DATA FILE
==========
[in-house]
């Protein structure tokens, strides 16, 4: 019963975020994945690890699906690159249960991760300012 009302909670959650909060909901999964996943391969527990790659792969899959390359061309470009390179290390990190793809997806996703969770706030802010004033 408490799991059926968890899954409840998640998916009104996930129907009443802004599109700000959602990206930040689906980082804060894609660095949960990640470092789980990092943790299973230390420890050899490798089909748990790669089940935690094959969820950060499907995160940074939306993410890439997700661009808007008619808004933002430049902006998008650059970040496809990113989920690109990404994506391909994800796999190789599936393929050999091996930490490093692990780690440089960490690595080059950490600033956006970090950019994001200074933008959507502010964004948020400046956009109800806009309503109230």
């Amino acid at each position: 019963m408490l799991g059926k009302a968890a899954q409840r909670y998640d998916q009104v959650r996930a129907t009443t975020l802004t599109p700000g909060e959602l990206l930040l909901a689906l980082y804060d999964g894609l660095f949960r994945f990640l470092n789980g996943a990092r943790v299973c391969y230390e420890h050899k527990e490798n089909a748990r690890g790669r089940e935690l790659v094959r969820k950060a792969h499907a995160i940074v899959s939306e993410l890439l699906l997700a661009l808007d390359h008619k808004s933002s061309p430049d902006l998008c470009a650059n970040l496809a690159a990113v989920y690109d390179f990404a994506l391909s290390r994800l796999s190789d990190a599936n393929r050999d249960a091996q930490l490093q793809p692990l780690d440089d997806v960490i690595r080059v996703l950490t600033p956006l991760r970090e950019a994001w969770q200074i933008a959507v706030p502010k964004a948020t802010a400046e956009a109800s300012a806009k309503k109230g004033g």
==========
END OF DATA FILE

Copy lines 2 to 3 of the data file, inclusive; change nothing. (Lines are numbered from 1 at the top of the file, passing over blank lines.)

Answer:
């Protein structure tokens, strides 16, 4: 019963975020994945690890699906690159249960991760300012 009302909670959650909060909901999964996943391969527990790659792969899959390359061309470009390179290390990190793809997806996703969770706030802010004033 408490799991059926968890899954409840998640998916009104996930129907009443802004599109700000959602990206930040689906980082804060894609660095949960990640470092789980990092943790299973230390420890050899490798089909748990790669089940935690094959969820950060499907995160940074939306993410890439997700661009808007008619808004933002430049902006998008650059970040496809990113989920690109990404994506391909994800796999190789599936393929050999091996930490490093692990780690440089960490690595080059950490600033956006970090950019994001200074933008959507502010964004948020400046956009109800806009309503109230």
């Amino acid at each position: 019963m408490l799991g059926k009302a968890a899954q409840r909670y998640d998916q009104v959650r996930a129907t009443t975020l802004t599109p700000g909060e959602l990206l930040l909901a689906l980082y804060d999964g894609l660095f949960r994945f990640l470092n789980g996943a990092r943790v299973c391969y230390e420890h050899k527990e490798n089909a748990r690890g790669r089940e935690l790659v094959r969820k950060a792969h499907a995160i940074v899959s939306e993410l890439l699906l997700a661009l808007d390359h008619k808004s933002s061309p430049d902006l998008c470009a650059n970040l496809a690159a990113v989920y690109d390179f990404a994506l391909s290390r994800l796999s190789d990190a599936n393929r050999d249960a091996q930490l490093q793809p692990l780690d440089d997806v960490i690595r080059v996703l950490t600033p956006l991760r970090e950019a994001w969770q200074i933008a959507v706030p502010k964004a948020t802010a400046e956009a109800s300012a806009k309503k109230g004033g």